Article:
JenniFletcher/ December 2, 2018/ Uncategorized

 The Viscount’s Veiled Lady

The third instalment of my Whitby Weddings series is out in February, but in the meantime, here’s a sneak peek!

Chapter One

Whitby, North Yorkshire—July, 1872

‘You want me to do what?’

Frances Webster dropped the piece of jagged black stone she was polishing on to the table with a thud.

‘I want you to visit Arthur Amberton for me.’ Her sister Lydia draped herself over a chaise longue by the window, somehow managing to look both spectacularly beautiful and sound utterly shameless. ‘It’s not as if I can visit a bachelor on my own, is it? I’m a respectable widow.’

‘And I’m a respectable spinster. That’s worse.’

‘Yes, but you’re always wandering along the beach by yourself. Anyway, it’s different for you.’


‘Oh, don’t be so tiresome.’ Lydia shot her a look that suggested the answer ought to be obvious. ‘You know perfectly well why, Frannie.’

‘No. I’m sure I do not.’

Frances gritted her teeth at the hated pet name. She suspected her older sister did it on purpose, as if she were still a child to be ordered around and not a woman who’d turned twenty-two that past spring. It was also obvious what why referred to. Lydia was forever dropping hints about her scarred appearance without ever going so far as to actually refer to it directly. Well, if she had something to say, then for once she could just say it out loud.

‘I mean it doesn’t matter if anyone does see you with him. It’s hardly your fault, I know, but you’re not exactly the kind of woman a gentleman would dally with, are you? Your reputation would be perfectly safe.’ Lydia heaved a sigh. ‘It’s such a pity when you used to be so pretty. If only you’d married Leo when you had the chance—’

‘Enough!’ Frances raised a hand, deciding that she’d heard quite sufficient after all. ‘You’re right. I’m sure my face would repel any man.’

‘Well, I wouldn’t put it quite like that.’

Not in her hearing perhaps, Frances thought icily, though what her sister and mother said about her behind her back would probably convince her to wear a bag over her head for the rest of her life. They both thought of her facial scarring as the worst misfortune that might have befallen her on the very morning of her eighteenth birthday, but then both of them were beautiful. In her mid-fifties, their mother was still a strikingly attractive woman, with only the faintest touch of silver in her dark hair and an almost unnaturally smooth, porcelain complexion. Walking side by side with her eldest daughter, the pair of them were capable of turning every male head in Whitby.

Of course there had been a time, not so long ago either, when she wouldn’t have looked so out of place beside them. With only a six-year gap in their ages, both she and Lydia had inherited their mother’s fine looks and statuesque figure, though it had taken her own curves so long to appear that she’d thought they weren’t coming at all. She’d been a late bloomer, though when she finally had, she’d shown signs of surpassing even her sister in beauty, or so their mother had once told her to Lydia’s furious chagrin.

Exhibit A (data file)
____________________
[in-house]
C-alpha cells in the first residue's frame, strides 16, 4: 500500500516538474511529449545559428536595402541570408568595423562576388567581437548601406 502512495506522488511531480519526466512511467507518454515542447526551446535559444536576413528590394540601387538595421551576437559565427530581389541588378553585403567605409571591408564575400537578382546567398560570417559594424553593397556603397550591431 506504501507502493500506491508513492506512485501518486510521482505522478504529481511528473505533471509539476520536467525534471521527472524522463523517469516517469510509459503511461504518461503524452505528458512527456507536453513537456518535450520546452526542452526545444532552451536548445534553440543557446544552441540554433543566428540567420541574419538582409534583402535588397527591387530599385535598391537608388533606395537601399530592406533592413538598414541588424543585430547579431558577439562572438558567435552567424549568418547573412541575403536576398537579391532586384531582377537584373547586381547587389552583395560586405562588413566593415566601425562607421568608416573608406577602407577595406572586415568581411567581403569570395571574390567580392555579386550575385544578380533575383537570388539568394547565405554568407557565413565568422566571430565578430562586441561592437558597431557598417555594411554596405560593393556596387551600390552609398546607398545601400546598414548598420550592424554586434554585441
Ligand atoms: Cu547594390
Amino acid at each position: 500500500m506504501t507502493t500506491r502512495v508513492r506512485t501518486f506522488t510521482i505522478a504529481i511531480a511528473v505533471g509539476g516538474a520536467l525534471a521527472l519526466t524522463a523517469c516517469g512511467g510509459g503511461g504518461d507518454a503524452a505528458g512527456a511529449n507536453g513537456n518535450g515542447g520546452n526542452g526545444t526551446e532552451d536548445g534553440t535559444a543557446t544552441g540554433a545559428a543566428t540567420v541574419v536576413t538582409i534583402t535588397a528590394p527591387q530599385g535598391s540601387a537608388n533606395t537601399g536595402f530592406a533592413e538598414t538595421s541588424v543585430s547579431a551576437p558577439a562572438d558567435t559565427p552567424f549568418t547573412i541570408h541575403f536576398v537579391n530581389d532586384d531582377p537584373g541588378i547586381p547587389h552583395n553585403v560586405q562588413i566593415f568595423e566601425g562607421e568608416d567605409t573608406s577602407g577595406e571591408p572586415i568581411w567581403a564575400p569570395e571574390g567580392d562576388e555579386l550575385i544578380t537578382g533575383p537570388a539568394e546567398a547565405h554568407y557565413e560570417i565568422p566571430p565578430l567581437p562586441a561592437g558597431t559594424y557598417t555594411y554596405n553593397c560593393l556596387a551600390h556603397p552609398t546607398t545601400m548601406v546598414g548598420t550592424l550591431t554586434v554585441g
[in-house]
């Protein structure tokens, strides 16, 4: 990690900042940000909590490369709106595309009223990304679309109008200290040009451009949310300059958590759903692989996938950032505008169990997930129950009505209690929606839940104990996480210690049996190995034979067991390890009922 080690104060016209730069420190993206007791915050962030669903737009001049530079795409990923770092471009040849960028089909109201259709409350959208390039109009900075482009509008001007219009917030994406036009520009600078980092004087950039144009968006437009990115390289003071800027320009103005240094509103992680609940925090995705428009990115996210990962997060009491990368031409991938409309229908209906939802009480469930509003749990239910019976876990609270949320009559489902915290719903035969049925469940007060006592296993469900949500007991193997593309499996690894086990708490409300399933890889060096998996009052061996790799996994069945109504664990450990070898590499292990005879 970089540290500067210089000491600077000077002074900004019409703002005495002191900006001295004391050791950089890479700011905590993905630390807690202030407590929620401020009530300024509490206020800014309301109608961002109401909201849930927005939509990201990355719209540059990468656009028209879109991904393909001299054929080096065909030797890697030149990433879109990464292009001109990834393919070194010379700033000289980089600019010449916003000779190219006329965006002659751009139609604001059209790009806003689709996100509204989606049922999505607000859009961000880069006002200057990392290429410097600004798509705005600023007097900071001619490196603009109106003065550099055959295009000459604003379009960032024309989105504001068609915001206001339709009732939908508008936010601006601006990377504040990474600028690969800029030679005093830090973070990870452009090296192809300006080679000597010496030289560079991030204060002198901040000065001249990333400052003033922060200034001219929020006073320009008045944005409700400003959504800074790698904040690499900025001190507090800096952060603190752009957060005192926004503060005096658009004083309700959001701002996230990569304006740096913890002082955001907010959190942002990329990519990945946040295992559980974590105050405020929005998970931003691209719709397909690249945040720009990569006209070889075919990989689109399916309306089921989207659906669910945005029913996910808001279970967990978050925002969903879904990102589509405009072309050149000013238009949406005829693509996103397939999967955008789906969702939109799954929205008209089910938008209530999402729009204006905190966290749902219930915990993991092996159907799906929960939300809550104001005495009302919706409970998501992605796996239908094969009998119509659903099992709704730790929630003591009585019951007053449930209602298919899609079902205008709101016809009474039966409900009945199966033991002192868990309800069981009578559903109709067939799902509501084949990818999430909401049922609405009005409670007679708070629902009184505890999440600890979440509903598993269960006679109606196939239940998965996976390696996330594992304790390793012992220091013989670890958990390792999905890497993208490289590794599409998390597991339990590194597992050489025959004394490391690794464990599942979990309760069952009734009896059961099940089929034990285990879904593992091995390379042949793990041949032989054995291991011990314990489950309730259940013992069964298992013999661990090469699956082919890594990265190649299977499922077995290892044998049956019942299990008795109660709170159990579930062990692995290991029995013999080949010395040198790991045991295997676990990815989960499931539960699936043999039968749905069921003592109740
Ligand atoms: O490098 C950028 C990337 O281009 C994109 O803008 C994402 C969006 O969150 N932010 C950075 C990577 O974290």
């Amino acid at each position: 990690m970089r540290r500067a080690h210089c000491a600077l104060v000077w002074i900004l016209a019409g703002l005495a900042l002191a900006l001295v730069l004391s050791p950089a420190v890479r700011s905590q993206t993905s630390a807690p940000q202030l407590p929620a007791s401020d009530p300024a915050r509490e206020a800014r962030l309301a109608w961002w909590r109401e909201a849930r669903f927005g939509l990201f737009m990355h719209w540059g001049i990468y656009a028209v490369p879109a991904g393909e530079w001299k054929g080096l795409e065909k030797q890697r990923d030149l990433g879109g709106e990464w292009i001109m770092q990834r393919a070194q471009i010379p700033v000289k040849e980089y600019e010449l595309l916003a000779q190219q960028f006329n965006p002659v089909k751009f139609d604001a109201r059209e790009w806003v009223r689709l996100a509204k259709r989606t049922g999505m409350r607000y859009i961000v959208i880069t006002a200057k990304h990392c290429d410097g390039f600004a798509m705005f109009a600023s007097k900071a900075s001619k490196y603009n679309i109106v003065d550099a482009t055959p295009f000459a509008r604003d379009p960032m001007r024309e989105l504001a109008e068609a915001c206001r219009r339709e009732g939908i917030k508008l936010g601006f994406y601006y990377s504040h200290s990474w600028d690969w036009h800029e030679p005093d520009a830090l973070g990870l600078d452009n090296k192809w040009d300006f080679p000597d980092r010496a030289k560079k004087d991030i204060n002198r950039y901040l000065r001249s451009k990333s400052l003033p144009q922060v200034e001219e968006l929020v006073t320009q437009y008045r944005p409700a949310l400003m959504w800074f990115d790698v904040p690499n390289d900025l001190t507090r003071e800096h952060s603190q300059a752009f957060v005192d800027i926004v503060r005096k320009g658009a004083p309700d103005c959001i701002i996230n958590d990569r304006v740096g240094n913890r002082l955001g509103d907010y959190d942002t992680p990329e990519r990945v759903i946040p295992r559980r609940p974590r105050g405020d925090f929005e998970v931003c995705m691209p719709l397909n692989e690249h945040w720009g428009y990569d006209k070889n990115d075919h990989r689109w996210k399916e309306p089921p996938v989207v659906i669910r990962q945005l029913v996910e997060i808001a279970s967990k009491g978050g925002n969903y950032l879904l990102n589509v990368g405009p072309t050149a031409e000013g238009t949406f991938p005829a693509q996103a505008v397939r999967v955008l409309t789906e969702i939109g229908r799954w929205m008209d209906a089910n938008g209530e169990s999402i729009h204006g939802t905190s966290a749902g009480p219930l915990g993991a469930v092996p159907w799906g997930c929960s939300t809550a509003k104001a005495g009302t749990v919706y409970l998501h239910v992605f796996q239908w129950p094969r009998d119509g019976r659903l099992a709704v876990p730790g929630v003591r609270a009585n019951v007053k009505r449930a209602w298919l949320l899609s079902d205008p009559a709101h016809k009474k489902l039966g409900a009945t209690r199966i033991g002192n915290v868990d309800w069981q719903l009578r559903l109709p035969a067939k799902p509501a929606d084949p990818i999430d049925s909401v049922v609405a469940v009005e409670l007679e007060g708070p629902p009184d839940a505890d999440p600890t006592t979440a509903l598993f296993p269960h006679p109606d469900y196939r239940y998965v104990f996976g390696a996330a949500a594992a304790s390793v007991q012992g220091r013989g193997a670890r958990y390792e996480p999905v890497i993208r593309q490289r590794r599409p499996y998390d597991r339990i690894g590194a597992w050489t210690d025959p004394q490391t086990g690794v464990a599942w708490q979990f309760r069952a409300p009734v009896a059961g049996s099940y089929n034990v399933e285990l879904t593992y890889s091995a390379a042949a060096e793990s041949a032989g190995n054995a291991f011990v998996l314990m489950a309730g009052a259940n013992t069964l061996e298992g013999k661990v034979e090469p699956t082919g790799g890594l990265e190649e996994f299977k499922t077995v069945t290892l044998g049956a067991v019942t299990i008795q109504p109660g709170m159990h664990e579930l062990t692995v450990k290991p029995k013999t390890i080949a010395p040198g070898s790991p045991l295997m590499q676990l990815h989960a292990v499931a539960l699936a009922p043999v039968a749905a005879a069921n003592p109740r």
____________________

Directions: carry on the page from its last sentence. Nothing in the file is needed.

Her accident had put paid to all of that, however, so that now, although they shared the same oval face, dark eyes and chocolate-coloured hair, they were hardly two sides of the same coin any more, rather two different coins altogether, one lustrous and shiny, the other dinted and tarnished.

‘Now will you take a message for me or not?’ Lydia was starting to sound impatient.

‘No, and I can’t believe you’re even suggesting it! John’s only been dead for ten months.’

‘Exactly!’ If she were remotely offended by the insinuation, Lydia gave no sign. ‘Ten whole months. How much longer am I supposed to remain in mourning?’

‘A year and a day in full mourning and another year in half-mourning, you know that. The Queen’s been wearing black for over a decade.’

‘I’m not the Queen!’

Frances swallowed a sarcastic retort, vaguely amazed that her sister was aware of the fact. Most of the time she acted as if she had a sovereign right to command everyone around her. If it had been up to Lydia, no one would have spent more than a week wearing black.

‘I can’t understand what good it does to imprison me in my own home!’ Lydia jumped to her feet abruptly, starting to pace up and down the parlour in frustration. ‘Mama hardly lets me go anywhere or see anyone.’

‘Only because it’s not seemly for you to go visiting yet.’ Frances gave her a sympathetic look, for once in agreement. Forcing widows to remain trapped indoors with their grief didn’t strike her as the best way of helping them to overcome it either. Not that Lydia seemed particularly grief-stricken.

‘It’s ridiculous that I’m supposed to act as if my life is over. John was already half-dead when I married him. He was past sixty when we met.’

‘I thought you said that age didn’t matter in a love match.’

‘I said that?’

‘Yes, before you got married.’

‘Oh.’ Lydia looked sceptical. ‘Well, I suppose I did care for him, as much as he could have expected me to anyway, but I don’t see why I have to waste my best years in mourning now that he’s gone. I’m sure he wouldn’t have wanted it either.’ She stopped pacing in front of a mirror and pressed her fingers against her cheeks, tugging the skin gently upwards. ‘I’m only twenty-eight. Wearing black crepe makes me feel old.’

‘We’re all tired of wearing black, Lydia, but those are the rules. At least you’ve no need to worry about money.’ Frances tried to sound reassuring. ‘John left you a good legacy.’